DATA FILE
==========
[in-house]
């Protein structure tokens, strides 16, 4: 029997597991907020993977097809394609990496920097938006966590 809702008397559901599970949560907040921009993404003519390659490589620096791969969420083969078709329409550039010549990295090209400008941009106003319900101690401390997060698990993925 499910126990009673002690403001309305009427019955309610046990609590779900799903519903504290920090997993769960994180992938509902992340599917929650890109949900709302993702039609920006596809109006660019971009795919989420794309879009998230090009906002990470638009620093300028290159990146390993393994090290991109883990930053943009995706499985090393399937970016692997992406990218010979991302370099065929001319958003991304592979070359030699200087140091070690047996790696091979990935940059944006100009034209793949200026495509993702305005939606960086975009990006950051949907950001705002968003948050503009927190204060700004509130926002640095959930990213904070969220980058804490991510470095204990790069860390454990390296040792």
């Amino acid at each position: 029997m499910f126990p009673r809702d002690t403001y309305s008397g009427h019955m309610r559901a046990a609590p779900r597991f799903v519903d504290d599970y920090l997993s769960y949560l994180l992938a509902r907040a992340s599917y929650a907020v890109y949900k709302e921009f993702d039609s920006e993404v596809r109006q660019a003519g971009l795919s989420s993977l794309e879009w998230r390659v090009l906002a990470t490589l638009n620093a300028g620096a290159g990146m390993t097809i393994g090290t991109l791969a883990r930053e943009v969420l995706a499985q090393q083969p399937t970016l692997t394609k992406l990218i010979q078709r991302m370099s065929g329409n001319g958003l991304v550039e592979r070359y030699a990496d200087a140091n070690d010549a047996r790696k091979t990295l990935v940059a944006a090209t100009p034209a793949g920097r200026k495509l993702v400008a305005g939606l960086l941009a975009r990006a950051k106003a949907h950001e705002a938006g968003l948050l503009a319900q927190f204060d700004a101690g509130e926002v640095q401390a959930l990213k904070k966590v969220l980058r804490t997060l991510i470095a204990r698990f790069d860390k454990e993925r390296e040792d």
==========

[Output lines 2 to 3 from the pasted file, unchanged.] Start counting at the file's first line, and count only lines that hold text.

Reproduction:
């Protein structure tokens, strides 16, 4: 029997597991907020993977097809394609990496920097938006966590 809702008397559901599970949560907040921009993404003519390659490589620096791969969420083969078709329409550039010549990295090209400008941009106003319900101690401390997060698990993925 499910126990009673002690403001309305009427019955309610046990609590779900799903519903504290920090997993769960994180992938509902992340599917929650890109949900709302993702039609920006596809109006660019971009795919989420794309879009998230090009906002990470638009620093300028290159990146390993393994090290991109883990930053943009995706499985090393399937970016692997992406990218010979991302370099065929001319958003991304592979070359030699200087140091070690047996790696091979990935940059944006100009034209793949200026495509993702305005939606960086975009990006950051949907950001705002968003948050503009927190204060700004509130926002640095959930990213904070969220980058804490991510470095204990790069860390454990390296040792």
């Amino acid at each position: 029997m499910f126990p009673r809702d002690t403001y309305s008397g009427h019955m309610r559901a046990a609590p779900r597991f799903v519903d504290d599970y920090l997993s769960y949560l994180l992938a509902r907040a992340s599917y929650a907020v890109y949900k709302e921009f993702d039609s920006e993404v596809r109006q660019a003519g971009l795919s989420s993977l794309e879009w998230r390659v090009l906002a990470t490589l638009n620093a300028g620096a290159g990146m390993t097809i393994g090290t991109l791969a883990r930053e943009v969420l995706a499985q090393q083969p399937t970016l692997t394609k992406l990218i010979q078709r991302m370099s065929g329409n001319g958003l991304v550039e592979r070359y030699a990496d200087a140091n070690d010549a047996r790696k091979t990295l990935v940059a944006a090209t100009p034209a793949g920097r200026k495509l993702v400008a305005g939606l960086l941009a975009r990006a950051k106003a949907h950001e705002a938006g968003l948050l503009a319900q927190f204060d700004a101690g509130e926002v640095q401390a959930l990213k904070k966590v969220l980058r804490t997060l991510i470095a204990r698990f790069d860390k454990e993925r390296e040792d």